Wellness Music and Energy Medicine: 2020’s Hot Health TrendsWellness Music and Energy Medicine: 2020’s Hot Health Trends http://photo-diaries.com/home/wp-content/uploads/2020/02/IMG_1650-768x1024.jpg 768 1024 Cyndie Burkhardt Cyndie Burkhardt http://1.gravatar.com/avatar/11bdd8db01b75029c52c377a9af40bca?s=96&d=mm&r=g
For the better part of a year I’ve been traveling around the world and writing about wellness specific to different cultures and lifestyles. I’ve experienced temazcal in Mexico, met a curandera in Colombia, and learned meditation from a Buddhist monk in Thailand, among other things.
One morning I opened my email to find a message from the Global Wellness Institute predicting trends for 2020. I was delighted and amused to see that three of its hot trends were things I’d just covered—music as intentional therapy, energy medicine, and J-wellness (all things Japanese).
All images ©2020, Cyndie Burkhardt.
As it happens, I met a couple in Kyoto, Japan who are sound healers and their work employs a unique combination of sound/music vibration and energy balancing. Eastern medicine considers mind and body the same when it comes to healing and these modalities go a step further, tapping into consciousness as the space where change happens. This could be the ultimate holistic approach but who seeks sound healing?
I asked Sarah and Sho and their answer reinforced a recurring theme: when people cannot find a medical solution for their diseases and problems, they go to the healers. While the couple shares the same philosophy their clients and tactics differ widely.
Crystal singing bowls
“People come to me not because of physical problems,” Sarah said, “they want to live a better life so they can realize who they truly are and what they came here for—their life’s purpose.” She continued, “A crystal singing bowl and my singing voice can make brain waves relax.” It’s akin to hypnotherapy and enables practitioner and client to go deeper.
“What I’m doing is connecting to source,” she says. Rather than focus on what’s wrong she prefers to “see or feel that person’s vibration at its best.” She then sings at that level and when a client matches with their original, essential vibration that’s when change and healing take place.
Sho’s clients range in their physical problems—from back pain to skin issues, headaches, diseases, and even cancer. He’s wholly attuned to the role of consciousness in creating energy fields that affect the body positively or negatively. Using energetic sound he can alter someone’s mind, release tension and blockages, and get to the next level in order to rebuild the body. He says, “It’s more like transformation of their energy.”
Like Sarah, he feels the energy and guides his clients to their authentic state. To be clear, neither of them claims to cure people but rather to bring about curative change.
A third hand
Sho’s foray into sound healing is an appealing story. He spent many years doing hands-on body work until one day when everything changed. A client had physical pain that originated deep inside their body and he couldn’t access it.
“I remember that moment. It was like, I need to vibrate here, I need a third hand.” He envisioned a hand reaching inside the person and contacting the problem. Quite unexpectedly, a sound came from his throat and then a sensation. “It was like a vibration came through my bones. And then it got deep inside the body and the person started changing.” It was a profound moment.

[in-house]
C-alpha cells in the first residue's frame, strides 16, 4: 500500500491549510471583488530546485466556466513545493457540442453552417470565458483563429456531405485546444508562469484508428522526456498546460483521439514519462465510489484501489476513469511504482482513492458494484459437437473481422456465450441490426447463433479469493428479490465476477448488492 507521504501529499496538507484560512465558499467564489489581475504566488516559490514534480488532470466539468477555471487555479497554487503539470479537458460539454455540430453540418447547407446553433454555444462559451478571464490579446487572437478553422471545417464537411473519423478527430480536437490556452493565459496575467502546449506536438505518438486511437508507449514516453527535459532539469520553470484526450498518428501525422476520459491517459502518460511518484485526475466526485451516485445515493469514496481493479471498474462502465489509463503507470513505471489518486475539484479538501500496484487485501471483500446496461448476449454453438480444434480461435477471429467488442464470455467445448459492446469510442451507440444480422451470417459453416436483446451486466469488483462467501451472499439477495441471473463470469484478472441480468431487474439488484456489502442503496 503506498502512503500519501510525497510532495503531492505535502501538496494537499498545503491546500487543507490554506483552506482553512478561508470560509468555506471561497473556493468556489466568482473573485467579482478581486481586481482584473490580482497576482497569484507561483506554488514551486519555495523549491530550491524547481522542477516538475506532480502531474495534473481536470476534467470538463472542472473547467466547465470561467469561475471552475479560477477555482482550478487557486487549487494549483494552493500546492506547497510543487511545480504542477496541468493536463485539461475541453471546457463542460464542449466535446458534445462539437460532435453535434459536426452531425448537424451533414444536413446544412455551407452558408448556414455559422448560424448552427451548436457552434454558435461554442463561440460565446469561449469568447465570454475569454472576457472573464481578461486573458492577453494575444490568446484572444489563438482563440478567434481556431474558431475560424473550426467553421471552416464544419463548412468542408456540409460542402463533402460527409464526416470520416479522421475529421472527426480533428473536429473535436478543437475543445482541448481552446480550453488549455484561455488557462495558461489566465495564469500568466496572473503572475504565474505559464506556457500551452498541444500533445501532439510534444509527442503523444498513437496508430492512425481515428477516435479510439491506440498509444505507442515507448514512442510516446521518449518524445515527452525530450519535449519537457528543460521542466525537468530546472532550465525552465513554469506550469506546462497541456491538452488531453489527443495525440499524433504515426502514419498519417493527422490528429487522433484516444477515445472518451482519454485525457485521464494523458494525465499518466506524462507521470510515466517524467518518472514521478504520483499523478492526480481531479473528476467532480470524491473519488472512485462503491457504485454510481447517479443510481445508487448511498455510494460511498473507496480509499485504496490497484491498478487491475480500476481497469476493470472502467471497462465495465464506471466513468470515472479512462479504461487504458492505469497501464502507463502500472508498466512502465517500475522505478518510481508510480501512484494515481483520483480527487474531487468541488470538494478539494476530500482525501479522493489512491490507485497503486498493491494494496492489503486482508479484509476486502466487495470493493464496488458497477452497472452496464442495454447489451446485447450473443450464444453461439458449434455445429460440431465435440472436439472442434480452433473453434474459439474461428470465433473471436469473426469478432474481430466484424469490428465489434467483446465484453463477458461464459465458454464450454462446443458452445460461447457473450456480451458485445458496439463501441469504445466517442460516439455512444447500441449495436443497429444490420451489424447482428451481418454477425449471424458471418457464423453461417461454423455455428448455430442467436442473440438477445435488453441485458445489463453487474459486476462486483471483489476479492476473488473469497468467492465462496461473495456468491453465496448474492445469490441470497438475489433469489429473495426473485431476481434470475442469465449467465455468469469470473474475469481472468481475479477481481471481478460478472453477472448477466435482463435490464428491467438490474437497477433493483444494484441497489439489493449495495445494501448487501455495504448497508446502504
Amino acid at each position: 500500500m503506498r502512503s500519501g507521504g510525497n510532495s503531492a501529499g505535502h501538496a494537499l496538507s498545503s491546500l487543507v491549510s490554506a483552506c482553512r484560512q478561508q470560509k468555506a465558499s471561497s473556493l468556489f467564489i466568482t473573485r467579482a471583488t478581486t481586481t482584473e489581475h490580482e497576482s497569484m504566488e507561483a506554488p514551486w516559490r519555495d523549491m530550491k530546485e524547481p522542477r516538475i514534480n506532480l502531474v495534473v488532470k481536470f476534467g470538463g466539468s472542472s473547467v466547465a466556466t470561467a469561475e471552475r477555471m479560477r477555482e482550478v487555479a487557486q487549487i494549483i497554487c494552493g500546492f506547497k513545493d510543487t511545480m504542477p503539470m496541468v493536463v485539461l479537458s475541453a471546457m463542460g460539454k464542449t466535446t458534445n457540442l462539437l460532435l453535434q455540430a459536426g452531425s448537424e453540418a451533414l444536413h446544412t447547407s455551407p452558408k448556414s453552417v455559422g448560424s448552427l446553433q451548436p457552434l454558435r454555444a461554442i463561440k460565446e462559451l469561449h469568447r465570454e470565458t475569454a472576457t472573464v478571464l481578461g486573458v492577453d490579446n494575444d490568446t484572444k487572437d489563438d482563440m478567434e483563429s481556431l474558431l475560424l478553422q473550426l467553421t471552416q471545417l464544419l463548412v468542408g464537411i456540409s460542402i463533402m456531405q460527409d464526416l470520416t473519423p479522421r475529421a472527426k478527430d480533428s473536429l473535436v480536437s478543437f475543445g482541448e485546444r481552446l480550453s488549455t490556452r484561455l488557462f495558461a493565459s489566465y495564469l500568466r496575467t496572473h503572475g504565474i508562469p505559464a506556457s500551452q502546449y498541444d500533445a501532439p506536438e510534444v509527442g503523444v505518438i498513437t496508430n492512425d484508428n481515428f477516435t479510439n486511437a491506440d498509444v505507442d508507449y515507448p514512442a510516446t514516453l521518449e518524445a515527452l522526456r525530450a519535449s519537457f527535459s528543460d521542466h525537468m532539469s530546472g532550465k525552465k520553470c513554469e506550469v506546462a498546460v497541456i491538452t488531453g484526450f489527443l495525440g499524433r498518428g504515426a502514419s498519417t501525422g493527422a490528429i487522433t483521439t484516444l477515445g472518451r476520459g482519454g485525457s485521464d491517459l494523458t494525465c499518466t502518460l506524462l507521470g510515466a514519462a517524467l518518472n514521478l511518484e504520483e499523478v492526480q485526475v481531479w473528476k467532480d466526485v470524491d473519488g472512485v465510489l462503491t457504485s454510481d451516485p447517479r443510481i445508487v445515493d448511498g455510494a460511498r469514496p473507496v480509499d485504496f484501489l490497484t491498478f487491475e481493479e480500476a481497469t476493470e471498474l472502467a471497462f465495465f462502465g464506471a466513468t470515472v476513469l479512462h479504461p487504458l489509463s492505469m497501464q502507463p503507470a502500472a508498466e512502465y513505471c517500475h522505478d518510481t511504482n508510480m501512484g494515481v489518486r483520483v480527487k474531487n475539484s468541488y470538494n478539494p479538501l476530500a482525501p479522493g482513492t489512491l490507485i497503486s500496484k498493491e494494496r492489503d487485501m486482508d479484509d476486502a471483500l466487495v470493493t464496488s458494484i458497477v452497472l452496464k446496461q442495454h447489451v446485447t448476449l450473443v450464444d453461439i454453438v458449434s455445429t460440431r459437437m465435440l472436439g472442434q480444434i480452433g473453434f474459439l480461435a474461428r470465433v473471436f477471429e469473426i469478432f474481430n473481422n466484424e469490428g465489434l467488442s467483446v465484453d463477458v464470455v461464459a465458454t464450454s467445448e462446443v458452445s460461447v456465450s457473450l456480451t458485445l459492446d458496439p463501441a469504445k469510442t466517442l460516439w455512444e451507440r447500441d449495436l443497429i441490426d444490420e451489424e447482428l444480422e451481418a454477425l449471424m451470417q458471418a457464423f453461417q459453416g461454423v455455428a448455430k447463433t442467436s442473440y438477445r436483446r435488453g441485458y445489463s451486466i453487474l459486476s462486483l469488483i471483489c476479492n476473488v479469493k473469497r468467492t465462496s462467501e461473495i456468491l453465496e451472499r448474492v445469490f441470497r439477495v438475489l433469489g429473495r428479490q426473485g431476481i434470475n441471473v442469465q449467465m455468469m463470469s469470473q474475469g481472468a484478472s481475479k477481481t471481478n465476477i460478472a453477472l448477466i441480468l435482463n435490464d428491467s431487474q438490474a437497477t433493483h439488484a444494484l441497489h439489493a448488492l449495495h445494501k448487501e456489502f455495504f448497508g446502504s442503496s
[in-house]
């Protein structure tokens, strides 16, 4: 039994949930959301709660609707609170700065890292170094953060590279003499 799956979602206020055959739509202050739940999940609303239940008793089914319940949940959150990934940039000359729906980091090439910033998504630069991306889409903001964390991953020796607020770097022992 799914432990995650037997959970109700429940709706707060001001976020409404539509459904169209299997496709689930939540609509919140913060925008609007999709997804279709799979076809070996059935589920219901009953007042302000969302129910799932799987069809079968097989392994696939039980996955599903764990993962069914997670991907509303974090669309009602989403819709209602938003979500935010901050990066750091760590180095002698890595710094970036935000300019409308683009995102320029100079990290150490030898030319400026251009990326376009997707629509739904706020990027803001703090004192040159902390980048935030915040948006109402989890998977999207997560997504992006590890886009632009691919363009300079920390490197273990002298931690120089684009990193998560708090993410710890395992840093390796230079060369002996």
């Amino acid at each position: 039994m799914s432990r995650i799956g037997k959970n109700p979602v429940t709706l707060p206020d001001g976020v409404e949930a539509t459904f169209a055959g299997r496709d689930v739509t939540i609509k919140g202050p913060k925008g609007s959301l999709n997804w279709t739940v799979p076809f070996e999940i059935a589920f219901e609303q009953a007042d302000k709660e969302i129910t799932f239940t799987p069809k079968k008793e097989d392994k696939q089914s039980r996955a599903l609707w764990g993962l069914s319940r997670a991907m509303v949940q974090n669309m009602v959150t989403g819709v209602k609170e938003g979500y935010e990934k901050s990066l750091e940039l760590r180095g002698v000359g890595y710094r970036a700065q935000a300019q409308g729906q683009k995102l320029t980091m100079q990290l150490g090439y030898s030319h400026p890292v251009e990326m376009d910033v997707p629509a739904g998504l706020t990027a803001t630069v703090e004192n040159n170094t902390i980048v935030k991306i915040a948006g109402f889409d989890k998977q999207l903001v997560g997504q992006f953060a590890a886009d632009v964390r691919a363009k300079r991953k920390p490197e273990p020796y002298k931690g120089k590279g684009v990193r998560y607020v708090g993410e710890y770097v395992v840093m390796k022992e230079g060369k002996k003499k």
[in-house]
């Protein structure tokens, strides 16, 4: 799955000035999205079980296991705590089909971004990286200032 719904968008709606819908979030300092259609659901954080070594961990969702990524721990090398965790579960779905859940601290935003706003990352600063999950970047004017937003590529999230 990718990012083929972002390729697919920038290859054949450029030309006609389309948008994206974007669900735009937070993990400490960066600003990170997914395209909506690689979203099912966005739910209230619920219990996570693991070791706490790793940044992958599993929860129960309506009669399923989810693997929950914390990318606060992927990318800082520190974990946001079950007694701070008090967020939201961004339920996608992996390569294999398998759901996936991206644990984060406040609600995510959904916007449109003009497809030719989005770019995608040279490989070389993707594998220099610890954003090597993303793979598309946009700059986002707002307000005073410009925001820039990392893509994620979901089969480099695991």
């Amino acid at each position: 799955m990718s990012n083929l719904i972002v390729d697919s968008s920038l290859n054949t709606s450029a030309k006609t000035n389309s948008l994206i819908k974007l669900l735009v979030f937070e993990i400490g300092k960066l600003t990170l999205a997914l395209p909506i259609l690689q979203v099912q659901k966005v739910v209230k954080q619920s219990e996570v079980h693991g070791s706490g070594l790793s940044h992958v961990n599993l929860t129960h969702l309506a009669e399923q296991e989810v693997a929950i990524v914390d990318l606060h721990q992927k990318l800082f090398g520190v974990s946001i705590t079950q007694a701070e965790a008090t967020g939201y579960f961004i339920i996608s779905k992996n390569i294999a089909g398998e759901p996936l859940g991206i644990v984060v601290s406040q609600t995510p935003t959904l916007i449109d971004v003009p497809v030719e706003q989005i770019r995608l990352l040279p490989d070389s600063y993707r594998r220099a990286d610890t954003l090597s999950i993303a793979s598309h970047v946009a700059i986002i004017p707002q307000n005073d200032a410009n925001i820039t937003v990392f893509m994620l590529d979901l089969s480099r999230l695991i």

Singing, combined with keen intuition and acute awareness, are now his primary healing mechanisms.
My gut said these people didn’t merely perform but actually live and believe in their calling. Their personal energy seemed genuine—magnetic yet grounded, peaceful yet potent. Sitting together in their studio, they suggested a demo. Operating with only four crystal singing bowls and their voices, a musical symphony was created. There was a beautiful fluidity to it all.
Sound and vibration enveloped my head, it was almost too much. Kind of like when you get the front row at a concert—it’s great because you’re totally immersed in the experience but it’s a little overwhelming. Colorful paisley patterns in deep purple, silver, fuchsia, and red swirled inside my mind’s eye. I did a body scan and felt sensations down to my feet. For the simplicity of the setup, it was effective. My whole being was at baseline stillness and I could’ve gone to sleep right there.
All kinds of sound and vibration
Sarah and Sho’s work underscores what the trend report calls “personalized music as precision medicine,” where sound, tone, and emotional connection influence an individual’s brain and body. Combine that with impacting the human “energy body” and it suggests that manipulating the quality and flow of vibrations throughout our bodies can balance the processes within us to generate healing and health. It’s another expression of the mind/body/spirit connection that we in the west are still becoming familiar with.
Meditating away the cold
I stepped out of the apartment to leave and a few minutes later Sho was behind me in the lobby. As we walked together toward my bus stop I noticed he wasn’t wearing a coat. It was freezing and I asked if he was cold. No, he didn’t need a coat. He keeps warm with his mind, it’s a kind of meditation. Imagine if we could all vibrate like that.
Cyndie BurkhardtAll stories by: Cyndie Burkhardt
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Thank you so much, Cyndie for this beautiful article.
I’m feeling so much joy and appreciation.
To connect with people from all over the world through sound and share the joy of life is my dream, so thanks again for supporting our dreams come true with your words and photos which are honest and beautiful.